Illegal Zombie 2nd Liens, Debts and Mortgages
By 33 Year Veteran Attorney Rich Rydstrom, Esq.
Former Chairman of CMIS, 1-877-WIN-4-You |https://LitigationMonster.com
HAMP 2MP, West v. JP Morgan Chase, BP 17,200, 17082, Reg F, CCP 337
As Chairman of the Coalition for Mortgage Industry Solutions (“CMIS”; https://MortgageCoalition.org ), I led the debate for solutions to the Great Recession, including foreclosure and servicer standards and the forming of default solutions. In 2008 they said I was wrong. But in 2013, I won the landmark West v. JP Morgan case affirming that California Borrowers could sue the banks (lender/servicers/foreclosure trustees) in California states courts, for violations of federal rules, regulations, guidelines, standards, and public policy, including violations of HAMP, HAFA and 2MP. This is long settled now.
But shockingly, now in 2023, we face a barrage of debt collectors, threatening foreclosure of our homes for second or junior liens that were long ‘charged off’ or ‘extinguished’, without proper communications, required legal notices, bank statements, credit reporting, and legal process. It is illegal to threaten to foreclosure on a lien, if the ability to collect legally has expired. In part, this is the case in California when we apply Federal Reg F and the California statutes of limitations.
Reg F; and Time-Barred Debt:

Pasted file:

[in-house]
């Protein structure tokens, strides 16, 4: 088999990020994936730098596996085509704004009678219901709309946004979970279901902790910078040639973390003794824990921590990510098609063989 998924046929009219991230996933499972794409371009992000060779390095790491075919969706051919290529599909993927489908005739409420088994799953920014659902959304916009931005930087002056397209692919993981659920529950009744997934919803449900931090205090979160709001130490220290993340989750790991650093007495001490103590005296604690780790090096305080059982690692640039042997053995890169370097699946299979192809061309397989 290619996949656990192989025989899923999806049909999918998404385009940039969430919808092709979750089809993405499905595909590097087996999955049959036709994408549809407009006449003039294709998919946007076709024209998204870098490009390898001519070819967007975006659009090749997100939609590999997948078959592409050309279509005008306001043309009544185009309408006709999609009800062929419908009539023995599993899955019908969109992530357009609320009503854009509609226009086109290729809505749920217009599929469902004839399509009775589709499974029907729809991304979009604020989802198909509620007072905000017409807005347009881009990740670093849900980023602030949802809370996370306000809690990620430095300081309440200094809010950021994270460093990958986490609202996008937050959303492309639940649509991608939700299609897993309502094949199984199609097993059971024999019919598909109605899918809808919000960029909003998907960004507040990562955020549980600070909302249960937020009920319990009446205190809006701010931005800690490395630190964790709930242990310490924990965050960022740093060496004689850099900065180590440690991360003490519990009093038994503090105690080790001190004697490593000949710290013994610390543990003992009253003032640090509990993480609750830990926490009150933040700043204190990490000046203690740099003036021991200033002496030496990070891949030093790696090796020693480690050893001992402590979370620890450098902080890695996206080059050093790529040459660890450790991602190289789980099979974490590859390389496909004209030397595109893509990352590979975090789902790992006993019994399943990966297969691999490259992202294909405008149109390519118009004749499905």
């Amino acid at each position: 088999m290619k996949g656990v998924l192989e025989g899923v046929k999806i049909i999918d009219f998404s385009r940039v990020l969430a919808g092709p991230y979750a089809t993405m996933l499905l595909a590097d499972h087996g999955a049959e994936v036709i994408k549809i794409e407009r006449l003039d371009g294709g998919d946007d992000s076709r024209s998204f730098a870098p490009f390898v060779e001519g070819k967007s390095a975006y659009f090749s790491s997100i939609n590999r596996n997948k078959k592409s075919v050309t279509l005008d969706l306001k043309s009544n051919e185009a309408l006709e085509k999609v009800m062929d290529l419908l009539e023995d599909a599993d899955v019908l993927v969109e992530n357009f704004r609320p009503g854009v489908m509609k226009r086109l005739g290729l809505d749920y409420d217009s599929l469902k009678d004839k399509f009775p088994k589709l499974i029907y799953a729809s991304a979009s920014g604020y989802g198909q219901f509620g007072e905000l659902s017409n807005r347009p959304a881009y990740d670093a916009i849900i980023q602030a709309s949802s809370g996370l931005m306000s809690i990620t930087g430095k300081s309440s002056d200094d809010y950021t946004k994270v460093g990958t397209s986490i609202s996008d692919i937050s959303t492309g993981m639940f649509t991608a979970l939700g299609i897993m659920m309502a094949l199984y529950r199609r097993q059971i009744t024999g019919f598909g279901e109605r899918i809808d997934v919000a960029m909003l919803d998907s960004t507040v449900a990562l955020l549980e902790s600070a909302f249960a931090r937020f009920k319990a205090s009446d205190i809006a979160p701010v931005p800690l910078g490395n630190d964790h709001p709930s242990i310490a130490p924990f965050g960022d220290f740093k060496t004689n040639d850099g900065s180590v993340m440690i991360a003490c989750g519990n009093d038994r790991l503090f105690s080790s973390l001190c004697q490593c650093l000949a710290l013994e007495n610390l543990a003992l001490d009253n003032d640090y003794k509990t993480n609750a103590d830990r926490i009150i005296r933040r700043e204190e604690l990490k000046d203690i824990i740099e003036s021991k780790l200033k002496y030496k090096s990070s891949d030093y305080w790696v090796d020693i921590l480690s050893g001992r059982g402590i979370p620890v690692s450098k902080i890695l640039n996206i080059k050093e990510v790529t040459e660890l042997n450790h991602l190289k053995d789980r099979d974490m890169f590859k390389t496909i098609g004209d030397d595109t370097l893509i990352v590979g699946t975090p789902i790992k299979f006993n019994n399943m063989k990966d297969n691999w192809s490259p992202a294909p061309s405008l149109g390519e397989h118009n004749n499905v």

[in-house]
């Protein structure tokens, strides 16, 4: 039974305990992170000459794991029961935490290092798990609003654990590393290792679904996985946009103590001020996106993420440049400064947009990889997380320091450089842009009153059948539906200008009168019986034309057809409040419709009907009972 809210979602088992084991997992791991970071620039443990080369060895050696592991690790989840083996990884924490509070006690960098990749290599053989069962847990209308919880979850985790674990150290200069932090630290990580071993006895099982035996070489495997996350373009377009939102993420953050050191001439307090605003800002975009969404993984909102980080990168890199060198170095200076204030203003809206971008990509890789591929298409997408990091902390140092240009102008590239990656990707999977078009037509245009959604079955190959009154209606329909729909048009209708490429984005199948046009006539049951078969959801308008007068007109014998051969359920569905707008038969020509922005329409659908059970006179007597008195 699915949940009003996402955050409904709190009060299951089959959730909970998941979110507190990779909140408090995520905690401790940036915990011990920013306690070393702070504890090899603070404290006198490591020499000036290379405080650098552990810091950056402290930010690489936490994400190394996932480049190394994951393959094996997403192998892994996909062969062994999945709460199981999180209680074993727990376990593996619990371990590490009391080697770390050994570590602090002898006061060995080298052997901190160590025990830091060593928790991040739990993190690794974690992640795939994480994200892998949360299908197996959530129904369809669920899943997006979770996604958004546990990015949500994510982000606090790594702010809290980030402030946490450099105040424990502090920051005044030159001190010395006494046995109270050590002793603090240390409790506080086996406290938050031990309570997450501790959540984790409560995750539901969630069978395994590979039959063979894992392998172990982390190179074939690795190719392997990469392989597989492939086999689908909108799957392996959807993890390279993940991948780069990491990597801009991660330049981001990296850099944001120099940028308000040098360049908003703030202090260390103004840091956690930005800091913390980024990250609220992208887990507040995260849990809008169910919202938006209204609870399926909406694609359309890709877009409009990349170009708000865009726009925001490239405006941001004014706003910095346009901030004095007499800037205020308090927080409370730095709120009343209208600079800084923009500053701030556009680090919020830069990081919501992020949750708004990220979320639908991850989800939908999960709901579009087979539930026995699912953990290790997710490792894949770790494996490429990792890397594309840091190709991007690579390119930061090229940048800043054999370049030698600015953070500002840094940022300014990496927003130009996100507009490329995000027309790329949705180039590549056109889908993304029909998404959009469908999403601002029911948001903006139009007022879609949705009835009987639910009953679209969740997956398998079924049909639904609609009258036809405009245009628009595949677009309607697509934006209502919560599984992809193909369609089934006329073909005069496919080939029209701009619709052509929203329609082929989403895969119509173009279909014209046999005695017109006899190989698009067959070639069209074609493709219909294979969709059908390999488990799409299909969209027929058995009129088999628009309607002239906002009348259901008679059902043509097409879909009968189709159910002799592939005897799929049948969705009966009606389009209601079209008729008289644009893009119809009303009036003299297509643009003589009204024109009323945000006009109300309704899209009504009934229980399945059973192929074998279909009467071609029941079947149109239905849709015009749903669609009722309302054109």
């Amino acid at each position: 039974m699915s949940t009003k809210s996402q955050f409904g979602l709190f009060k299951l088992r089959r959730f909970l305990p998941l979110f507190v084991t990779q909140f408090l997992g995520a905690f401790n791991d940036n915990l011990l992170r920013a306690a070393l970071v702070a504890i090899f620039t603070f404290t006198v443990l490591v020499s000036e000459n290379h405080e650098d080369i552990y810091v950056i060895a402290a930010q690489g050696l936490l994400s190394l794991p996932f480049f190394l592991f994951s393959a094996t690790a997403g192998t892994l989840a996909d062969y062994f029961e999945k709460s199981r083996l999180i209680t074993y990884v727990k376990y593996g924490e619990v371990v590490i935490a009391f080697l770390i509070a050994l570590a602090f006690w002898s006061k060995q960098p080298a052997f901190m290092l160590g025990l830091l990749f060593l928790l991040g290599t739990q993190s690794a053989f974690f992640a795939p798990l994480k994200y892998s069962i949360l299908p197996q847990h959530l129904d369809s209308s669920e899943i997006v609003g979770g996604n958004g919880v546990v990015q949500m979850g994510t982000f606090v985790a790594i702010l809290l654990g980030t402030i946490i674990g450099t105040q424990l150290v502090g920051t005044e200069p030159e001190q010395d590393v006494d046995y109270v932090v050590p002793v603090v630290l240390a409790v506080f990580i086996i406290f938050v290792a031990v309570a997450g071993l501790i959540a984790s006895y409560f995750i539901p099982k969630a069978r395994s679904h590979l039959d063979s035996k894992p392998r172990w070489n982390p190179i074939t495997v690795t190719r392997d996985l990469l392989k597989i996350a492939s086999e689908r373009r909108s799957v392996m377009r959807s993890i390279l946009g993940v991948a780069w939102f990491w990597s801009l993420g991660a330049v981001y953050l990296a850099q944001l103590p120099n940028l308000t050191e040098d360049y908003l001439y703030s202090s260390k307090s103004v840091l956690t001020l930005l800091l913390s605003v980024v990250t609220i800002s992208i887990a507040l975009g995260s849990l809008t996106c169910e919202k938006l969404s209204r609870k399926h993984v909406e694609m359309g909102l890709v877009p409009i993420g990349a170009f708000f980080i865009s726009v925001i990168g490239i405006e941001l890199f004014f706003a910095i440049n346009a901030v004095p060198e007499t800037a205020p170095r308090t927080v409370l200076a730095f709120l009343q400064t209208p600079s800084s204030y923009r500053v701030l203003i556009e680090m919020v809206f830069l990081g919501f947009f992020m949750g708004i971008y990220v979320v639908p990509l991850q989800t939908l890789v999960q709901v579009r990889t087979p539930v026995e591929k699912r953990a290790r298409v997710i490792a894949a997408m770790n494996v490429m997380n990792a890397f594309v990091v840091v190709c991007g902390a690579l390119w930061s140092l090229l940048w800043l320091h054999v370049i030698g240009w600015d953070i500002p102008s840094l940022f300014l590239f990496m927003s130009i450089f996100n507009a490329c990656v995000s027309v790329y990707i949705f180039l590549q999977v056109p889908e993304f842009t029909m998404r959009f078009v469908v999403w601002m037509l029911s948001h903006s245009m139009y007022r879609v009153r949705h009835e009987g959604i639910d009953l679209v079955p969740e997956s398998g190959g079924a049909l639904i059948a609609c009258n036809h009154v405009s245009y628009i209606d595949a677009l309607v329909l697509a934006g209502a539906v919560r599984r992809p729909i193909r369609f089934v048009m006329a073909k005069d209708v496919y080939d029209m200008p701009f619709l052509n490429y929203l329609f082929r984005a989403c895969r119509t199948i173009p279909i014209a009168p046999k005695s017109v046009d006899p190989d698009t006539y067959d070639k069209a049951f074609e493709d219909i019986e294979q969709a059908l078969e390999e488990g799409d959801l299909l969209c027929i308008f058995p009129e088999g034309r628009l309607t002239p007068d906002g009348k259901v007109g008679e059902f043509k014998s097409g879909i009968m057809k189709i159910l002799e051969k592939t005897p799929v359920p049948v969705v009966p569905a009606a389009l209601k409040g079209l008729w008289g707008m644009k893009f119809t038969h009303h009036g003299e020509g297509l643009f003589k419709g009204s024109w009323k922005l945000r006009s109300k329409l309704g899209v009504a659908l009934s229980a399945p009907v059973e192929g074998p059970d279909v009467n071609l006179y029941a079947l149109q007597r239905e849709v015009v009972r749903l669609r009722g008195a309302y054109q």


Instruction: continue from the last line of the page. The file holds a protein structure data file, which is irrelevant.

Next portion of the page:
The Consumer Financial Protection Bureau (CFPB) issued an advisory opinion to affirm that the Fair Debt Collection Practices Act (FDCPA) and its implementing Regulation F prohibit a debt collector from suing or threatening to sue to collect a time-barred debt. Accordingly, an FDCPA debt collector who brings or threatens to bring a State court foreclosure action to collect a time-barred mortgage debt may violate the FDCPA and Regulation F. (CONSUMER FINANCIAL PROTECTION BUREAU 12 CFR Part 1006 Fair Debt Collection Practices Act (Regulation F); Time-Barred Debt.) https://files.consumerfinance.gov/f/documents/cfpb_regulation-f-time-barred-debt_advisory-opinion_2023-04.pdf
In California, and in California Superior Court, we can use The Rosenthal Act incorporating the FDCPA, and other state causes of action, such as Unfair Trade Practices (“UCL”), Breach of Contract, Fraud and Misrepresentation, both negligent and intentional, among others, to find liability and hold the debt collectors liable for acting outside of the law.
In California, enforcement of a debt must be lawful, otherwise it is unlawful to threaten foreclosure or file a lawsuit to enforce same. The California Civil Code of Procedure, section 337, holds that a debt is time-barred from enforcement over 4 years from the date of the breach of contract, which is typically the date of non-payment, or date of the ‘charge-off’ or ‘extinguishment’ – whether by purchase/sale, insurance claims or assignment.
The Federal government supplies regulations, standards, and guidelines which the breach of same may satisfy the elements of California causes of action as mentioned above. For example, HAMP/2MP states that if a lender/servicer charges off the debt/lien it is an extinguishment. It also says that an extinguishment prohibits the creditor from collecting on that debt/lien, even if the defendants cleverly disguise the party transactions by inserting a non-SPA-signatory. Litigation to come. Stay tuned.